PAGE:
By Jarius Bondoc | The Philippine Star | April 21, 2014

There’s an odd finale to the $30-million extortion of a Czech company. The MRT-3 awarded a hefty contract to the alleged extorter.

A $6.9-million (P290-million) deal was given to the joint venture, PH Trams-CB&T, in which a principal is Wilson de Vera. He is accused of attempting to extract $30 million from Czech train maker Inekon. From records of the Securities and Exchange Commission, he is one of PH-Trams’ six incorporators-directors.

One contract signatory was MRT-3 general manager Al Vitangcol. It was supposedly for him that de Vera had demanded the $30 million. Another signatory was Transport Sec. Joseph Emilio Abaya, who would later hastily clear Vitangcol when the extortion was exposed.

The purported squeeze play happened in July 2012. Inekon refused to pay up. Vitangcol and de Vera sealed the P290 million on Oct. 19, 2012, documents show.

The $30-million “fee” was so Inekon could skirt the public bidding and instead parley a long-term supply-repair-maintenance deal. Inekon’s rebuff altered it all. MRT-3 and its mother Dept. of Transport & Communications consequently negotiated a short-term maintenance-only pact with PH Trams.

Vitangcol is under fire of late due to poor maintenance of trains and tracks, resulting in frequent breakdowns. Hundreds of thousands of daily commuters have to line up for hours to get onto loading platforms.  Lawmakers correlate the operational mess to bureaucratic corruption.

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Czech Amb. Josef Rychtar and Inekon CEO Josef Husek inculpate Vitangcol and de Vera in the $30-million scam. Their accounts to the NBI corroborate the events of July 9, 2012, allegedly instigated by the two:

• First, at a Makati bistro, was dinner of the Czechs with Vitangcol and de Vera. Also there: Inekon officer Milan Haloun, Filipino consultant Manolo Maralit, and PH Trams chairman Marlo de la Cruz. Partly tackled was Inekon’s offer to supply MRT-3 with 48 new trams, refit 73 existing ones, and maintain the entire fleet and railway.

• Post-dinner the group, minus Vitangcol, retired to Rychtar’s Makati residence to talk technical-financials. De Vera allegedly broached the $30-million payoff for the supply aspect, which Husek rejected. After ostensibly twice conferring with Vitangcol by mobile, de Vera lowered the demand to $2.5 million, which Husek also declined.

• In Rychtar and Husek’s formal meeting the next day at the MRT-3’s Quezon City base, Vitangcol and de Vera purportedly repeated the cash call. Vitangcol allegedly also required, for the maintenance side, a 60:40 partnership of Inekon with a Filipino group of his choice. Vitangcol and de Vera supposedly resented Husek’s rebuffs, so the Czechs left.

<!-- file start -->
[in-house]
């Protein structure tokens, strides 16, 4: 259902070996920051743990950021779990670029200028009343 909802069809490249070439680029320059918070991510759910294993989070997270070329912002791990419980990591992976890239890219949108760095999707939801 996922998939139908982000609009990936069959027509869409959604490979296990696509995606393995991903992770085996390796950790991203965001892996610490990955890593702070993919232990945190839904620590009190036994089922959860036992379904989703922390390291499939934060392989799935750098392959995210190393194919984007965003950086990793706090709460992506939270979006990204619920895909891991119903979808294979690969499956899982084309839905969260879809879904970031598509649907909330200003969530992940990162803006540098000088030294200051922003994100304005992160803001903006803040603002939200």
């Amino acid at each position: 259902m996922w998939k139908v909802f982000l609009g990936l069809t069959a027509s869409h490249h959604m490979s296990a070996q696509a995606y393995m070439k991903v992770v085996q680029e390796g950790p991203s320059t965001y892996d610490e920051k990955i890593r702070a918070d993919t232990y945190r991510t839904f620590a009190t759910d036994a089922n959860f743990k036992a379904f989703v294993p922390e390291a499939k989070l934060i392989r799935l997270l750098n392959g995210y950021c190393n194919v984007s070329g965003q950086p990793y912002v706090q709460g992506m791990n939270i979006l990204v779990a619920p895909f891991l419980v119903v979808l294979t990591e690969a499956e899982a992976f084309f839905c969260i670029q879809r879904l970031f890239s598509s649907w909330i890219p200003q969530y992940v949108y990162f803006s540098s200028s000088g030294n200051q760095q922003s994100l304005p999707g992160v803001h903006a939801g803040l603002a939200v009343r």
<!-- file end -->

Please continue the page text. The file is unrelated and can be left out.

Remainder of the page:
His narrative going beyond July 2012, Rychtar says he found out about PH Trams’ interim maintenance contract with MRT-3 from Maralit. De Vera and de la Cruz had incorporated the “Philippine Trans Rail Management and Services Corp.” Maralit joined up, so Rychtar describes him as “changing sides” to become “de facto competitor of Inekon.”

In counter-affidavits Vitangcol and de Vera deny any wrongdoing.

Vitangcol says he never met Rychtar, Husek, or de Vera for dinner on July 9, only at his office on July 10 to discuss terms of reference. De Vera, however, affirms dining with Vitangcol, the Czechs, Maralit, and de la Cruz; then meeting with Vitangcol and the Czechs the next day. No $30 million or forcible partnership was mentioned, both swear.

It was Inekon that brought in de Vera, says Vitangcol. The Czechs allegedly made up the extortion tale to hide their business overspending. Also, because he insisted on open bidding, against Inekon’s negotiating an overpriced government-to-government setup. (The supply deal eventually went to China’s Dalian Locomotive and Rolling Stock Co.)

In a recent TV interview Vitangcol said it was possible that de Vera had used his name with Inekon. But he hasn’t confronted him about it. A member of his staff supposedly takes minutes of all his office meetings.

De Vera says he merely was invited to dinner then coffee to explore a partnership of PH Trams with Inekon. He calls the $30-million exaction a “figment of wild imagination.” As for the $2.5 million, he says the Czechs might have been confused by Husek’s own idea of $50,000 markup by PH Trams on each of 48 to 52 coaches to be sold to MRT-3.

He did get up to make calls on his mobile, he confirms, but those were to his wife and to political aides. He was then eyeing the mayoralty of Calasiao, Pangasinan, in May 2013, under the ruling Liberal Party.

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The MRT-3 interim maintenance deal with PH Trams-CB&T was $1.15 million a month for six months, Oct. 2012 to Apr. 2013. Signed Oct. 19, 2012, it was by closed-door negotiation, not open bidding. Vitangcol, as requisitioning agency head, led in drafting the terms of reference.

The contract was emergency in nature. The regular maintenance service of Japanese giant Sumitomo, already extended four times, was expiring the next day.

Signing with Vitangcol and Abaya was Transport USec. Jose Perpetuo Lotilla, chief negotiator.

Signing for the joint venture was CB&T (Comm Builders and Technology Corp.) president Roehl B. Bacar, an old time contractor with the DOTC. De Vera signed as witness, for PH Trams.

When it expired in Apr. 2013, PH Trams’ contract was extended for three months, with another joint venture partner.